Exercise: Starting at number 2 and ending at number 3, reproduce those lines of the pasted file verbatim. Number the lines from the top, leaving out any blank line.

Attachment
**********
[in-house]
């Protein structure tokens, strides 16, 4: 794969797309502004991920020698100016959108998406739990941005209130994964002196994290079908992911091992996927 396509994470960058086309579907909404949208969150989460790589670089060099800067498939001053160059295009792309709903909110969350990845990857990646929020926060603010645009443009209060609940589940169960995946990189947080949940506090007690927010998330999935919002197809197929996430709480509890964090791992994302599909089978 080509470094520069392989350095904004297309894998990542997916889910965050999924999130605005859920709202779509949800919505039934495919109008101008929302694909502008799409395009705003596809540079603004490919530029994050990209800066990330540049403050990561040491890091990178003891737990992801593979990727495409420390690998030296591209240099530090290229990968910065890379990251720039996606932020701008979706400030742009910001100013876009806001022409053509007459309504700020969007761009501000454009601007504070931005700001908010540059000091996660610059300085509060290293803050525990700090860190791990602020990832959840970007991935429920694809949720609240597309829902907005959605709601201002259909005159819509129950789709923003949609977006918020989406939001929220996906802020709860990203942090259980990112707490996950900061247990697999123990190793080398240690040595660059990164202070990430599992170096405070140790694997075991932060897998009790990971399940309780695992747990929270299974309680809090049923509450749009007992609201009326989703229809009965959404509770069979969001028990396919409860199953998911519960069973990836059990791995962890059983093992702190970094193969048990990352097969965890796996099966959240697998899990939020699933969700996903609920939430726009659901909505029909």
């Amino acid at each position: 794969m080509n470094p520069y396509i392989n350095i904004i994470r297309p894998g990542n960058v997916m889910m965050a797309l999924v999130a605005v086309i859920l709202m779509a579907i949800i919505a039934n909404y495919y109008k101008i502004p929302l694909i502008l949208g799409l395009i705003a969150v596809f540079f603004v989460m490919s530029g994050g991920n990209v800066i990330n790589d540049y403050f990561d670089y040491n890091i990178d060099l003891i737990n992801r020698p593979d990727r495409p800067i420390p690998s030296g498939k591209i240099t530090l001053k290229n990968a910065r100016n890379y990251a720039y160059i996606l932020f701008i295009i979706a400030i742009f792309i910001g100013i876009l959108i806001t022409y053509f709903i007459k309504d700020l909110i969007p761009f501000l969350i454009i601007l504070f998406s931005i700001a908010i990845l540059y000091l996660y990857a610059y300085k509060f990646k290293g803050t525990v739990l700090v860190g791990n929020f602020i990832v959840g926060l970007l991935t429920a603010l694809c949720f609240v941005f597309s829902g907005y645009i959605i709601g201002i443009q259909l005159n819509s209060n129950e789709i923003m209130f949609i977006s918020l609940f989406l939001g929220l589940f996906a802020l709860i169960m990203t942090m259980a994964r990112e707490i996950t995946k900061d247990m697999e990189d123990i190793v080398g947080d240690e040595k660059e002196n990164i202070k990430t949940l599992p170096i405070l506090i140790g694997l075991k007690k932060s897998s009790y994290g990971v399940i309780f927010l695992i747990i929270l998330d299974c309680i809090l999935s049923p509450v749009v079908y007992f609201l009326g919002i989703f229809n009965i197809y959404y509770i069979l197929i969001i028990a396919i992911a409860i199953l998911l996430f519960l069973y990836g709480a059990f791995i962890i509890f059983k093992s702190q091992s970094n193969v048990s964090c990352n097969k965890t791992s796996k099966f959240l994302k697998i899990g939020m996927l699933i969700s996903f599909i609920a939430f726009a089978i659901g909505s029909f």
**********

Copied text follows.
């Protein structure tokens, strides 16, 4: 794969797309502004991920020698100016959108998406739990941005209130994964002196994290079908992911091992996927 396509994470960058086309579907909404949208969150989460790589670089060099800067498939001053160059295009792309709903909110969350990845990857990646929020926060603010645009443009209060609940589940169960995946990189947080949940506090007690927010998330999935919002197809197929996430709480509890964090791992994302599909089978 080509470094520069392989350095904004297309894998990542997916889910965050999924999130605005859920709202779509949800919505039934495919109008101008929302694909502008799409395009705003596809540079603004490919530029994050990209800066990330540049403050990561040491890091990178003891737990992801593979990727495409420390690998030296591209240099530090290229990968910065890379990251720039996606932020701008979706400030742009910001100013876009806001022409053509007459309504700020969007761009501000454009601007504070931005700001908010540059000091996660610059300085509060290293803050525990700090860190791990602020990832959840970007991935429920694809949720609240597309829902907005959605709601201002259909005159819509129950789709923003949609977006918020989406939001929220996906802020709860990203942090259980990112707490996950900061247990697999123990190793080398240690040595660059990164202070990430599992170096405070140790694997075991932060897998009790990971399940309780695992747990929270299974309680809090049923509450749009007992609201009326989703229809009965959404509770069979969001028990396919409860199953998911519960069973990836059990791995962890059983093992702190970094193969048990990352097969965890796996099966959240697998899990939020699933969700996903609920939430726009659901909505029909």
């Amino acid at each position: 794969m080509n470094p520069y396509i392989n350095i904004i994470r297309p894998g990542n960058v997916m889910m965050a797309l999924v999130a605005v086309i859920l709202m779509a579907i949800i919505a039934n909404y495919y109008k101008i502004p929302l694909i502008l949208g799409l395009i705003a969150v596809f540079f603004v989460m490919s530029g994050g991920n990209v800066i990330n790589d540049y403050f990561d670089y040491n890091i990178d060099l003891i737990n992801r020698p593979d990727r495409p800067i420390p690998s030296g498939k591209i240099t530090l001053k290229n990968a910065r100016n890379y990251a720039y160059i996606l932020f701008i295009i979706a400030i742009f792309i910001g100013i876009l959108i806001t022409y053509f709903i007459k309504d700020l909110i969007p761009f501000l969350i454009i601007l504070f998406s931005i700001a908010i990845l540059y000091l996660y990857a610059y300085k509060f990646k290293g803050t525990v739990l700090v860190g791990n929020f602020i990832v959840g926060l970007l991935t429920a603010l694809c949720f609240v941005f597309s829902g907005y645009i959605i709601g201002i443009q259909l005159n819509s209060n129950e789709i923003m209130f949609i977006s918020l609940f989406l939001g929220l589940f996906a802020l709860i169960m990203t942090m259980a994964r990112e707490i996950t995946k900061d247990m697999e990189d123990i190793v080398g947080d240690e040595k660059e002196n990164i202070k990430t949940l599992p170096i405070l506090i140790g694997l075991k007690k932060s897998s009790y994290g990971v399940i309780f927010l695992i747990i929270l998330d299974c309680i809090l999935s049923p509450v749009v079908y007992f609201l009326g919002i989703f229809n009965i197809y959404y509770i069979l197929i969001i028990a396919i992911a409860i199953l998911l996430f519960l069973y990836g709480a059990f791995i962890i509890f059983k093992s702190q091992s970094n193969v048990s964090c990352n097969k965890t791992s796996k099966f959240l994302k697998i899990g939020m996927l699933i969700s996903f599909i609920a939430f726009a089978i659901g909505s029909f």